Discover - Wimbledon
Pretty parks, a high street lined with unique stores and tempting eateries, plus one of the world’s biggest sporting events – if there was ever a reason to venture beyond Zone 1, then Wimbledon is it. Well-connected by transport services, Wimbledon is easy to get to. Although you can take a District line Tube all the way west, you can also get there in 16 minutes by catching a train from London Waterloo.
Wimbledon Bookfest (5-15 Oct) is a great time to visit: Judy Murray (mother of Andy) talks about her book Knowing the Score, which tracks her family’s journey from the wet courts of Dunblane, Scotland, to Centre Court (6 Oct). Other names include the former Vogue editor Alexandra Shulman, novelist Salman Rushdie and Nicholas Hytner, ex-director of the National Theatre.
Wimbledon Lawn Tennis Museum
In June and July, the Wimbledon Lawn Tennis Championships take over and people flock here to watch matches. Outside tournament time, you can get acquainted with the game by visiting the Wimbledon Lawn Tennis Museum. Look out for displays of tennis rackets through the ages and champions’ kits, and take a guided tour to Centre Court.
Wimbledon happens to be the perfect place in which to try out horse riding. Local stables, such as Wimbledon Village Stables, offer beginner rides. As there are traffic lights dedicated to horses here (this is true!), you couldn’t find a better location for equestrian pursuits.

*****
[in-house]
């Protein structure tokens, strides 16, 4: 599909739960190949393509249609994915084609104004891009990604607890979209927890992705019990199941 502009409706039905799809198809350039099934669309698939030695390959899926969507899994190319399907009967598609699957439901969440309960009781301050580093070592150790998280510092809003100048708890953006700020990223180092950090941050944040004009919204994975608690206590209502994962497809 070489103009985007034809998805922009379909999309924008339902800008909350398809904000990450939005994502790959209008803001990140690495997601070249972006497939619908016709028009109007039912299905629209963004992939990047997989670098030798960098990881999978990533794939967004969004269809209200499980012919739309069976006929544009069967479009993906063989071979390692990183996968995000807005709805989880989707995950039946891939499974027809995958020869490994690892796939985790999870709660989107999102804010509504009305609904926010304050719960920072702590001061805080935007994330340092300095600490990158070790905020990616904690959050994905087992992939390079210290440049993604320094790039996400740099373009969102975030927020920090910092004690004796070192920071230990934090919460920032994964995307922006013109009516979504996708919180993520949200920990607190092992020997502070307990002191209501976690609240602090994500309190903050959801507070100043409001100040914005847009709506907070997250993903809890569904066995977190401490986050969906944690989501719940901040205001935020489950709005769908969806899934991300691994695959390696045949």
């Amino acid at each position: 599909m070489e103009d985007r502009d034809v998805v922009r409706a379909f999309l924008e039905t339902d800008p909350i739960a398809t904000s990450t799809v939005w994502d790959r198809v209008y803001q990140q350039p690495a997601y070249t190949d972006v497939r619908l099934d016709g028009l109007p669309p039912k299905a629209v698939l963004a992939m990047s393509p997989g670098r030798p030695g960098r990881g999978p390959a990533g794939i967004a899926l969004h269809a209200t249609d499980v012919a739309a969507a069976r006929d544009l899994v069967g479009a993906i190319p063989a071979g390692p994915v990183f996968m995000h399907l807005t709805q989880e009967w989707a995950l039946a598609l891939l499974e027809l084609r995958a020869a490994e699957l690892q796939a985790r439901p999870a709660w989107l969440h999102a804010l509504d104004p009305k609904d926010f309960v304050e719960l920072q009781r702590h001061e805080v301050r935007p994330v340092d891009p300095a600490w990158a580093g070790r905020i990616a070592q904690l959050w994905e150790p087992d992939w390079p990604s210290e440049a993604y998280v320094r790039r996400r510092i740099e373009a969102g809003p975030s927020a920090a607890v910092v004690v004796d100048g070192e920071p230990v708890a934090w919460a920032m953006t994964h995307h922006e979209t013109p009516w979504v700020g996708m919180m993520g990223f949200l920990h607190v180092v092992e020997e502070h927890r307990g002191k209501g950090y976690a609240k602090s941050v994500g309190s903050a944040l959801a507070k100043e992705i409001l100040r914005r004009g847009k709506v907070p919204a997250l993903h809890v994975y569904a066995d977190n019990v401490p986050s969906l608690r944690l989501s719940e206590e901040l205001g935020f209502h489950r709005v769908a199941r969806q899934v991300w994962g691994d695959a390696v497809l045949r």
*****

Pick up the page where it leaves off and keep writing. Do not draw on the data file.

There is no shortage of pubs in Wimbledon, but a popular one is The Dog & Fox. Doubling up as a hotel and restaurant, this pub has lots of great beers and wines on offer. A top tip? Visit here for weekend brunch – the blueberry pancakes are simply delicious.
Spanning 1,140 acres, there is a lot of ground to cover at Wimbledon Common. A popular spot for runners, cyclists, walkers and horse riders, the common is photogenic in any season. Spot the swans and other birdlife that live here, or take along a picnic to enjoy by one of the nine ponds. It’s open all day – head here if you want a tranquil escape from the centre.
There are a number of windmills left in London, and you can find one of these in Wimbledon. The Wimbledon Windmill can be found on the Common; pay the £2 admission fee to find out more about this architectural marvel, which was built in 1817.
Wimbledon has its fair share of hidden gems. One of the top ones is Wat Buddhapadipa, an exquisite Thai Buddhist temple hiding in suburbia, which welcomes everyone. The temple is decorated with magnificent artwork by two leading Thai artists.
You can read Kasha Dubaniewicz’s blog, Lines of Escape, at www.linesofescape.com
For more information about London’s areas, please visit www.visitlondon.com/areas